For me, there are three takeaways from this discussion. First, anyone who raises money in the nonprofit sector should read the posts and the comments. They provide fascinating insight into the various motivations for giving to nonprofits. A reading of the discussion gets a nonprofit fundraiser out of the mentality of raising money around their organization’s needs and into the more lucrative mindset of what is compelling to potential donors.
Second, I think that there is an increasing focus by philanthropists on the second motivation (social ROI), as opposed to a past focus on individual ROI. Because of the past philanthropic focus on individual gain, the resulting nonprofit fundraising activities have centered on activities that provided donors an individual ROI, for example capital campaigns that promise a new building with a donor’s name emblazoned on it, or events that provide networking and exclusive activities, or “thank you” gifts. As social ROI becomes more of an interest to philanthropists, smart nonprofits will focus on creating their logic models and demonstrating impact. And when they do this, I would argue that they will actually be more successful at raising money (see Kay Sprinkel Grace’s Beyond Fundraising).
Finally, we will never get to a place where all individual giving is social ROI focused. As the authors of the new book point out, philanthropy is very much an individual sport that is focused on the individual’s values and what they want to accomplish (whether that be personal or societal gain, or a combination of both):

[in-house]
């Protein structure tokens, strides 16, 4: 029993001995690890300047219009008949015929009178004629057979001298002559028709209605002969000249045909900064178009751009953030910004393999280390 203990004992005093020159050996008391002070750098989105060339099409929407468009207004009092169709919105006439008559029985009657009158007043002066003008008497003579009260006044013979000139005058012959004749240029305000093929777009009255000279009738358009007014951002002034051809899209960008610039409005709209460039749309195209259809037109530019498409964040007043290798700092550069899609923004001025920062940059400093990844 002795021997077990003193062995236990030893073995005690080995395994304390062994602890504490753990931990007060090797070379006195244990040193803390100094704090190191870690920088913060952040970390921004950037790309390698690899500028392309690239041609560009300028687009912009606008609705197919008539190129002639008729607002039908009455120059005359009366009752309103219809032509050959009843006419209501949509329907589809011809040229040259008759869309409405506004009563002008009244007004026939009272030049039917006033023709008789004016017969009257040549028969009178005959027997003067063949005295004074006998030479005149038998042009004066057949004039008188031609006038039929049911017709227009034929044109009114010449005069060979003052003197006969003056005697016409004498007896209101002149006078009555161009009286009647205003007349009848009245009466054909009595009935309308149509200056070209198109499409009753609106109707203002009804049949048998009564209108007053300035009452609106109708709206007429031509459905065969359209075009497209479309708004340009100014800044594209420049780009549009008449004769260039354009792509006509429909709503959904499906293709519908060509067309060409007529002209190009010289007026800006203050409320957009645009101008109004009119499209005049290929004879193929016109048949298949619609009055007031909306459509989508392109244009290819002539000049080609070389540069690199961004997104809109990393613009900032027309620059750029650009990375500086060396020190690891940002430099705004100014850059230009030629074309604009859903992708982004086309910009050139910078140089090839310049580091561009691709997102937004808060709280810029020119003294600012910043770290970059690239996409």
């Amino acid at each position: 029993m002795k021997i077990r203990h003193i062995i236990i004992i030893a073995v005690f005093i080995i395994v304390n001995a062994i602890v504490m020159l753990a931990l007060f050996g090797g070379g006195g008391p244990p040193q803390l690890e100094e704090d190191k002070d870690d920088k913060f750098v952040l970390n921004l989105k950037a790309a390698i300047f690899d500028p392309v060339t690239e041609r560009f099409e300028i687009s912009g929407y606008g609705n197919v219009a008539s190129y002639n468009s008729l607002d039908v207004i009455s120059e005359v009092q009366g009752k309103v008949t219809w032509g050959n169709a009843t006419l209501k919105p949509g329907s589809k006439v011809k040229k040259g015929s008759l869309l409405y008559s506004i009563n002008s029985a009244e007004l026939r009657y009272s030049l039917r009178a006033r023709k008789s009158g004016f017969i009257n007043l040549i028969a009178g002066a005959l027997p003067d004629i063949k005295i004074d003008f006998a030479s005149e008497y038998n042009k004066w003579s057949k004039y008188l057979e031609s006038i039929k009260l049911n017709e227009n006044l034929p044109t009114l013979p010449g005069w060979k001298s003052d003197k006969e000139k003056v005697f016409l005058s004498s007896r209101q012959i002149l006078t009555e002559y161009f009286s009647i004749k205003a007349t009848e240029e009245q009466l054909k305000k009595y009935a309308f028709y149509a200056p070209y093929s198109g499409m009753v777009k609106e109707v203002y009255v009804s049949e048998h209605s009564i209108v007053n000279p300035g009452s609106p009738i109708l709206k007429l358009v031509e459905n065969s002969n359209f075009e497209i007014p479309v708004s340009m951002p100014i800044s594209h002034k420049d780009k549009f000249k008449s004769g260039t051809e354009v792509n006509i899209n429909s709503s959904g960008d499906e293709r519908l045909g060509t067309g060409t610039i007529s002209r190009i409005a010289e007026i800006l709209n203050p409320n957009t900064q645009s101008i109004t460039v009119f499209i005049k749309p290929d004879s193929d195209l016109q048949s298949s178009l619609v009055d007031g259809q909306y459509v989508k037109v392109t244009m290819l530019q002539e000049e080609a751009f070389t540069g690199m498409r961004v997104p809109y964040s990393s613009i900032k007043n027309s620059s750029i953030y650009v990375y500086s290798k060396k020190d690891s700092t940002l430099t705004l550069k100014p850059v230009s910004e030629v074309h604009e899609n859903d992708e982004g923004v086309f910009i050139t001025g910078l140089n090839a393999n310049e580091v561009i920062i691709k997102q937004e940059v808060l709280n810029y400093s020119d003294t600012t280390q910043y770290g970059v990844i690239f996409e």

When you give, you get, and we believe you need to focus on what it is that you are getting for what you give. We argue that what you get in philanthropy is nourishment for that portion of the body that is so sacred it cannot be found in any book of anatomy: the soul, where all that is best in us resides. It is simultaneously the innermost self and the one so external it seems somehow eternal—which makes it the natural connection point for our philanthropy, for we give to improve the world in a lasting way and to leave it with our stamp.
Which then begs the question, will we ever get to a place where social problems are solved through capital raised from individual philanthropists? Charitable contributions to the nonprofit sector make up 12% of the sector’s money. Roughly 80% of that comes from individuals. Government money has been declining and so nonprofits have increasingly focused on dollars from individuals to make up the difference. If individual philanthropy will always have an individual return motivation, is that ultimately a problem for a sector that is trying to provide social goods?
I don’t know, but the discussion and questions that these authors have raised will no doubt help propel philanthropy forward.